Session chair Natanel Haiman, the head of the Energy and
Business Economics departments at the Manufacturers'
Association of Israel, introduced opening speaker Gina
Cohen, a prominent Eastern Mediterranean gas consultant.
Ms. Cohen spoke at length about the complexities and
interconnections of the regional gas market, and presented
options for how best to capitalize on Israel's growing gas
Israeli gas export opportunities and
challenges. Global gas trading patterns are
changing, Ms. Cohen said, as 10% of the world's gas is now
moved as LNG. Additionally, gas pricing is becoming
increasingly based on gas-on-gas fundamentals. Prices are
moving away from oil indexes and toward US Henry Hub
natural gas pricing as LNG trade ramps up. In the US,
nearly 40% of the gas produced is associated gas, making it
a cheap resource and affecting pricing fundamentals
elsewhere in the world.
"It is said that, when the US sneezes, the rest of the
world catches a cold," Ms. Cohen quipped, illustrating the
impact of low US natural gas pricing on Europe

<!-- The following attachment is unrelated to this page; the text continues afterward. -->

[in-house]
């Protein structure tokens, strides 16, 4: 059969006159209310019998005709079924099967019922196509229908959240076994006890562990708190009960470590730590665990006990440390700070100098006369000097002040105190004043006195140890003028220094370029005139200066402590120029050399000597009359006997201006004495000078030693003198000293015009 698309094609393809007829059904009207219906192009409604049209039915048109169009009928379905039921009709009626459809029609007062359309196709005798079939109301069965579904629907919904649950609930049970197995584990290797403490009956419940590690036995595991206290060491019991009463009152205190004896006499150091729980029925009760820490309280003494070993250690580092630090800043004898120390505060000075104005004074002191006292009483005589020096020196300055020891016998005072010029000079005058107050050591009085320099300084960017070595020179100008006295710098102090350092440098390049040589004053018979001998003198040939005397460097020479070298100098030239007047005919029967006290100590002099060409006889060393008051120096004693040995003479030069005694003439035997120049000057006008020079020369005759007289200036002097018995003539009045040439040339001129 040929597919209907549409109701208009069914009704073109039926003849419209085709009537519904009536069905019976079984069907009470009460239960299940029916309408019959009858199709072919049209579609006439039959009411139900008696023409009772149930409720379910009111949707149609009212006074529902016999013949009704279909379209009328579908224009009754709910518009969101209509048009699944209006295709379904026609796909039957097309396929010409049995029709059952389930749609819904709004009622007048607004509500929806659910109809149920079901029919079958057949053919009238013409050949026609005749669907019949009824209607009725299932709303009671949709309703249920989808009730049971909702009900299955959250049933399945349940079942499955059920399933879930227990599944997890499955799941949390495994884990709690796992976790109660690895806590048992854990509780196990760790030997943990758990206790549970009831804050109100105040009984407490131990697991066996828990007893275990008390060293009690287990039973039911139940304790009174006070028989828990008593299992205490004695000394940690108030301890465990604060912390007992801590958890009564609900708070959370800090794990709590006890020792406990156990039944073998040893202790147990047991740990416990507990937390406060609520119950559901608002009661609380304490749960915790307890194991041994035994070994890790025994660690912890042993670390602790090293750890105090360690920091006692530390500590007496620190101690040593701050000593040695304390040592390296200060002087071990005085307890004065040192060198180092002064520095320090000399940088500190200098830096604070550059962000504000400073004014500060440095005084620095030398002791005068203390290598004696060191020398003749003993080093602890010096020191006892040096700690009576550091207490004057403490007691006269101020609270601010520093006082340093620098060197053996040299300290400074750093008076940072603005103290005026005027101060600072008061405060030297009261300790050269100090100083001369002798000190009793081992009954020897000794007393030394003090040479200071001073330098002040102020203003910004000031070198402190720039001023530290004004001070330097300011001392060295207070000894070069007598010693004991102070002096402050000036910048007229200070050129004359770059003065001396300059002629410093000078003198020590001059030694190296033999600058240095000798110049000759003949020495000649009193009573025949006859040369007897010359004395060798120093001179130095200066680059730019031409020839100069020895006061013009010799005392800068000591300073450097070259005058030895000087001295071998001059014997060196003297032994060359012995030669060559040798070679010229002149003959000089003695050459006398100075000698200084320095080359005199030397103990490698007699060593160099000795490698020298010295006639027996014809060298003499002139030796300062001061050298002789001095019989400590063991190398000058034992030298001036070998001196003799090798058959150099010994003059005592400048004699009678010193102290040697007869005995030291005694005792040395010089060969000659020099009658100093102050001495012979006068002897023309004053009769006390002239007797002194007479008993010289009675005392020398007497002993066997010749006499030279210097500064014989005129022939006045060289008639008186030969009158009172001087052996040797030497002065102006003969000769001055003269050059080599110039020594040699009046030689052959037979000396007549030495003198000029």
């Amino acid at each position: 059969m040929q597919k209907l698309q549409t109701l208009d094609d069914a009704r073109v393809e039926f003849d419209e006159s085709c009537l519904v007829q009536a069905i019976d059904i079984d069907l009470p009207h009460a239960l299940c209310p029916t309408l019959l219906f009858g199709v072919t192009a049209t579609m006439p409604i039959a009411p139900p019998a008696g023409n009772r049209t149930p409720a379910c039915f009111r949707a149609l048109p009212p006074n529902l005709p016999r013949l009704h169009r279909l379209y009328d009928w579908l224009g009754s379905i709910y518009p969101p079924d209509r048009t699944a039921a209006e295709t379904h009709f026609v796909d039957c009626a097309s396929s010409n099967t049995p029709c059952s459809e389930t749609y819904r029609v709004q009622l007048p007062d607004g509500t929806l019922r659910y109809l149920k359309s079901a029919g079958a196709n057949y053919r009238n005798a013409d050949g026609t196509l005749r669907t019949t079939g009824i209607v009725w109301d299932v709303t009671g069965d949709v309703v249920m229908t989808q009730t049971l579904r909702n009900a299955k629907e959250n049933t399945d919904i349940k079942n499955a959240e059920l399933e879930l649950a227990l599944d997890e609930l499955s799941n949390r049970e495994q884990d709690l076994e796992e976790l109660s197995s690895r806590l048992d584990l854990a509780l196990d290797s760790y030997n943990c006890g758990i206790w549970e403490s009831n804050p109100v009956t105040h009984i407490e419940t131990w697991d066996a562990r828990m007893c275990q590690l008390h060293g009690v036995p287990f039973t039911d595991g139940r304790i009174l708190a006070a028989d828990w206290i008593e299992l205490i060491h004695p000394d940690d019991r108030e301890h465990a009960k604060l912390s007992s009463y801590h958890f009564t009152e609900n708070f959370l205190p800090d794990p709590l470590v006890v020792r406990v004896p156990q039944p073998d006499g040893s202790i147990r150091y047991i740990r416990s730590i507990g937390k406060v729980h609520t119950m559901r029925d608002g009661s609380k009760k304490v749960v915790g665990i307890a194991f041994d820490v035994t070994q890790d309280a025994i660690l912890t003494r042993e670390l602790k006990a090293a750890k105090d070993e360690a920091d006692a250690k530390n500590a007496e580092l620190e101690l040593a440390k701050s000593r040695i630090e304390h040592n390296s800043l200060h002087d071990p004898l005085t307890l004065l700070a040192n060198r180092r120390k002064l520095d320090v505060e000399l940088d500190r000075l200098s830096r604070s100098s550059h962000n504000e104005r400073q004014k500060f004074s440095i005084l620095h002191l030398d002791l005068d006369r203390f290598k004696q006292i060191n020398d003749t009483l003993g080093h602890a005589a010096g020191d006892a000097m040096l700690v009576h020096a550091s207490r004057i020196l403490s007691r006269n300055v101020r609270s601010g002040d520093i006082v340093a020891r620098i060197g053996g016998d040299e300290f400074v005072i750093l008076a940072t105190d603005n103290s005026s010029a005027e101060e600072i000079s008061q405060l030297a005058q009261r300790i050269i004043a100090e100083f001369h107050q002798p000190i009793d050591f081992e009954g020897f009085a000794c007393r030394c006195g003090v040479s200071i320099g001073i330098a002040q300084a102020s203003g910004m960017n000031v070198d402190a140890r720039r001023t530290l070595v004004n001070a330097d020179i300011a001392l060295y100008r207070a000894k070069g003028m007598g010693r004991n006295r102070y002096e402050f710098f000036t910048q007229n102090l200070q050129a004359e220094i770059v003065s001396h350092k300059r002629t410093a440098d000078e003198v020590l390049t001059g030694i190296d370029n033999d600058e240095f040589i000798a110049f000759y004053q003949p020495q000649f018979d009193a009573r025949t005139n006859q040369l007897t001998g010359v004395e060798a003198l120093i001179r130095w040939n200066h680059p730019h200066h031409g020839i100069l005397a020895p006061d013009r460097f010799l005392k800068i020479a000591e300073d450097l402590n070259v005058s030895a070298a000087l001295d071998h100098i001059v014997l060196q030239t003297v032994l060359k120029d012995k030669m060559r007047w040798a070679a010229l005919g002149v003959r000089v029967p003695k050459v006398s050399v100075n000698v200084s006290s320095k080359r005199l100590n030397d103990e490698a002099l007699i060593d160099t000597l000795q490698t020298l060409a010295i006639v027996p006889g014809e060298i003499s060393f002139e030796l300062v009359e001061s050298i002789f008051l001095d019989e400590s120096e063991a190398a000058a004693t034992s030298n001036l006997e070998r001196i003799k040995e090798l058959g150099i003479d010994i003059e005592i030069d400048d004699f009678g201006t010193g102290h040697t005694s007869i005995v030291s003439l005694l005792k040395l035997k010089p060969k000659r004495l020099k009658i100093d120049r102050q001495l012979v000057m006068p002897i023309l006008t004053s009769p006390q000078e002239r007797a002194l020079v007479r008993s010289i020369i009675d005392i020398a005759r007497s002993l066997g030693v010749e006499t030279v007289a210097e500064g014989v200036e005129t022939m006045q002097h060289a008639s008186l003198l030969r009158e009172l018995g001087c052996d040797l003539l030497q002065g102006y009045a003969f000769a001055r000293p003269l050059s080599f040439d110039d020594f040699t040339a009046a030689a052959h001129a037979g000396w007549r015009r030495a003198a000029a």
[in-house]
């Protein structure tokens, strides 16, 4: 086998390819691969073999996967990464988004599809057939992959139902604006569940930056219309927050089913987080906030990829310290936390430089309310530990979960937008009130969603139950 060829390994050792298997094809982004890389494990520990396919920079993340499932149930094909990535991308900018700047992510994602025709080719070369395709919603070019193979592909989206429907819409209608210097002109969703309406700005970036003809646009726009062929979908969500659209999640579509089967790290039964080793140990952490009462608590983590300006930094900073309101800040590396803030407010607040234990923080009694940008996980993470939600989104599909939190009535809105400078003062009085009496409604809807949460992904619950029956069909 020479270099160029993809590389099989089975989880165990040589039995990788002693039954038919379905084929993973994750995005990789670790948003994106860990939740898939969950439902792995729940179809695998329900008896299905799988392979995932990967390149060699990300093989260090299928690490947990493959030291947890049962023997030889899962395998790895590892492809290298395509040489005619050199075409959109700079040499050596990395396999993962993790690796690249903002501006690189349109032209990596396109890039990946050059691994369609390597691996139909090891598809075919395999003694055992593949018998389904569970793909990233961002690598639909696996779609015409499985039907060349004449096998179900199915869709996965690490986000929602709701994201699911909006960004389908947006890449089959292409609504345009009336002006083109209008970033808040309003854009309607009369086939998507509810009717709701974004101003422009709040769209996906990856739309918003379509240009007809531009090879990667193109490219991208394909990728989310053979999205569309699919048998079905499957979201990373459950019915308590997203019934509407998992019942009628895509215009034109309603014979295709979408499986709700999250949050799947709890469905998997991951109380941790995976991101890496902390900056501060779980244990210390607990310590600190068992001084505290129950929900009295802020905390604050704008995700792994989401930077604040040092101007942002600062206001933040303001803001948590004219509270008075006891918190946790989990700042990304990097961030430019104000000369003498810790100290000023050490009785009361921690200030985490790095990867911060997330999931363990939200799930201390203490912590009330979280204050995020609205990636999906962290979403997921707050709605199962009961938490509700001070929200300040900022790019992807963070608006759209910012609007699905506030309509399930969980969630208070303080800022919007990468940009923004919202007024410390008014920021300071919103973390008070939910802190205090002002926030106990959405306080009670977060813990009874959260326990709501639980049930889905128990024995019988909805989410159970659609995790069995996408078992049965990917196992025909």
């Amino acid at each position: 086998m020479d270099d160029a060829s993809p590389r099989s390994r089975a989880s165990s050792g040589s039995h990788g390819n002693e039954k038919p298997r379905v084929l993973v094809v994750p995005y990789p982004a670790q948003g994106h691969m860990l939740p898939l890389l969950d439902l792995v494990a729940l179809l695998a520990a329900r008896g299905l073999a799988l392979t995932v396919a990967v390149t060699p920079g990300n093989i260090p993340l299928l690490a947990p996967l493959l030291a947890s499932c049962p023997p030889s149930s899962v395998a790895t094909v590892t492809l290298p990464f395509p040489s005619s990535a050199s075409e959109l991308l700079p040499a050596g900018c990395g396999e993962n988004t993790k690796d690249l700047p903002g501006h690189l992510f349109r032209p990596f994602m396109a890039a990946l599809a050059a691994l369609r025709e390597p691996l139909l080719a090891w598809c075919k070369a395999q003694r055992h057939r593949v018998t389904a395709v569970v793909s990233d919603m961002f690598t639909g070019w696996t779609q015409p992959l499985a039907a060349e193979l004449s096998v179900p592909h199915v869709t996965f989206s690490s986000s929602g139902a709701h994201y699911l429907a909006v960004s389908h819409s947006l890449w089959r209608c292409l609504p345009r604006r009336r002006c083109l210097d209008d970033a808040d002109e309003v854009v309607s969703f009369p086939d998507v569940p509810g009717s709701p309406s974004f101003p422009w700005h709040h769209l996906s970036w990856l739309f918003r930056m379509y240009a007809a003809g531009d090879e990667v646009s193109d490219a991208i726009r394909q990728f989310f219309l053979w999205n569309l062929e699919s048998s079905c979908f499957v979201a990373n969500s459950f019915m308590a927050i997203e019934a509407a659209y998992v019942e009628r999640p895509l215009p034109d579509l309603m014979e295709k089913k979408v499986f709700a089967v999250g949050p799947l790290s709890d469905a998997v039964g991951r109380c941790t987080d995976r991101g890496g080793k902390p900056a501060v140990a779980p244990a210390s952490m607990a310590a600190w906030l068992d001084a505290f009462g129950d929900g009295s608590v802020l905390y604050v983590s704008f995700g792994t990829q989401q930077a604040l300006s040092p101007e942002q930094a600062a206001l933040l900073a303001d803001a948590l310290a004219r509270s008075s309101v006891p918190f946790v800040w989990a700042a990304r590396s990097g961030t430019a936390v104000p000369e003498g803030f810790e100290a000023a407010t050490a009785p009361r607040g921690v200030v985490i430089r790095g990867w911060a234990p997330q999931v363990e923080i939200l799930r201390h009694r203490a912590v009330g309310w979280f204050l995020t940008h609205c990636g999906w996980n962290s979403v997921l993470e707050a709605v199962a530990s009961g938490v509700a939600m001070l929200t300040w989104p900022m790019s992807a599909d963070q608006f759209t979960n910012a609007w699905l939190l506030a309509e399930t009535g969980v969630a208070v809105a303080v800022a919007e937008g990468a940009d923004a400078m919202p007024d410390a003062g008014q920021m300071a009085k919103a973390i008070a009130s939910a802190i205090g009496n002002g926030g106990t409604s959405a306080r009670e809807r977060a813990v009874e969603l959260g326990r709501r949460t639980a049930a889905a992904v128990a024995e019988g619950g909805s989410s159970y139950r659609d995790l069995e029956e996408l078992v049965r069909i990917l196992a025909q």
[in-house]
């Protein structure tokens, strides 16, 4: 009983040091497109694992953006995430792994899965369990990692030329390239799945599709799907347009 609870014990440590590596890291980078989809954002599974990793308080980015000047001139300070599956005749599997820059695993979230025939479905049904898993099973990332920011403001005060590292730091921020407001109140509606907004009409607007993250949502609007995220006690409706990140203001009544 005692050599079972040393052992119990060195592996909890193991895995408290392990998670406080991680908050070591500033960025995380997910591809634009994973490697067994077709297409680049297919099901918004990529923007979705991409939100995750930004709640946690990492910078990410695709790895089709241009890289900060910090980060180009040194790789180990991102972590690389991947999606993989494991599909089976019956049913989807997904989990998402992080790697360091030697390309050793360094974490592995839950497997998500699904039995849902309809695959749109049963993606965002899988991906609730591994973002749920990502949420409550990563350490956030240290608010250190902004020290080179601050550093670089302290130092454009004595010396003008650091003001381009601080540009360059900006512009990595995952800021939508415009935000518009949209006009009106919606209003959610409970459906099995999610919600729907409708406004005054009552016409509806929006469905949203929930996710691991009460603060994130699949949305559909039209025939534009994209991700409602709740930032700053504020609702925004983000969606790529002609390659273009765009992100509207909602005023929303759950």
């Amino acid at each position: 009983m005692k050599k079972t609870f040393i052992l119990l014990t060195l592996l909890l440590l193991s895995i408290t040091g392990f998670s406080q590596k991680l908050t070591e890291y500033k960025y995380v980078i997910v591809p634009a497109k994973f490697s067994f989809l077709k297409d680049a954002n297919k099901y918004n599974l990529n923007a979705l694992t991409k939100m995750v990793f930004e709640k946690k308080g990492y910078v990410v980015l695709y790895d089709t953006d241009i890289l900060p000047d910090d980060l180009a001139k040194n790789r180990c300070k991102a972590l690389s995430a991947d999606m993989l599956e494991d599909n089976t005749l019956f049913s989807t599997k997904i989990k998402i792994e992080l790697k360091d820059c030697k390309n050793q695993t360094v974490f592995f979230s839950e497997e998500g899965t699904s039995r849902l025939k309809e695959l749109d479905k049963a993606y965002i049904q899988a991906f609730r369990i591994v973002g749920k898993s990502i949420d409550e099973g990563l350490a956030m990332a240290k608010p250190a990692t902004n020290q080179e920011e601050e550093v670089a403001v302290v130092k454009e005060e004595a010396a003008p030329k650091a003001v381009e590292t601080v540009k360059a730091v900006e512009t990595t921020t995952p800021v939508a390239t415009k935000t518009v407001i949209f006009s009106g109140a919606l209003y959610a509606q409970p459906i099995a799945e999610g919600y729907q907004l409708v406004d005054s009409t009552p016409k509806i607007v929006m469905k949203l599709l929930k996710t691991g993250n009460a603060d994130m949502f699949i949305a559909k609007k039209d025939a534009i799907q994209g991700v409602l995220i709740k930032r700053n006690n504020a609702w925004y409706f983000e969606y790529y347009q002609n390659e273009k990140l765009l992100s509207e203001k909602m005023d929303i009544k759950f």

, Asia and the
Mediterranean. In major gas-importing counties, such as
Japan and Turkey, large trade deficits create complexities
in energy trade, while in major gas-exporting nations,
export prices may increase substantially.
Ms. Cohen explained that Israel is legally required to keep
540 billion cubic meters of gas to meet domestic needs.
There are a number of export options for Israel's growing
gas reserves, including pipelines, LNG and FLNG. Ms. Cohen
said a pipeline to Jordan or Egypt is not likely to happen.
She also noted that a pipeline to Turkey, while an
attractive option, would be complicated by competition with
Azerbaijan gas pipeline shipments and by legal restrictions
arising from competition between Cyprus and Turkey to
become a regional energy hub. A pipeline to Greece is
Israel's LNG export options include onshore LNG along
Israel's Mediterranean coast, or in Eilat in the Red Sea
region; onshore LNG in Cyprus; onshore LNG in Egypt, which
already has two facilities
; an Israeli FLNG
project, which would enable the country to maintain control
over its gas and keep prices low; or FCNG, a project
concept for which investors and buyers must still be
Ms. Cohen concluded her presentation with an outline of the
easiest options from the technical, commercial and
political points of view. Technically, the easiest option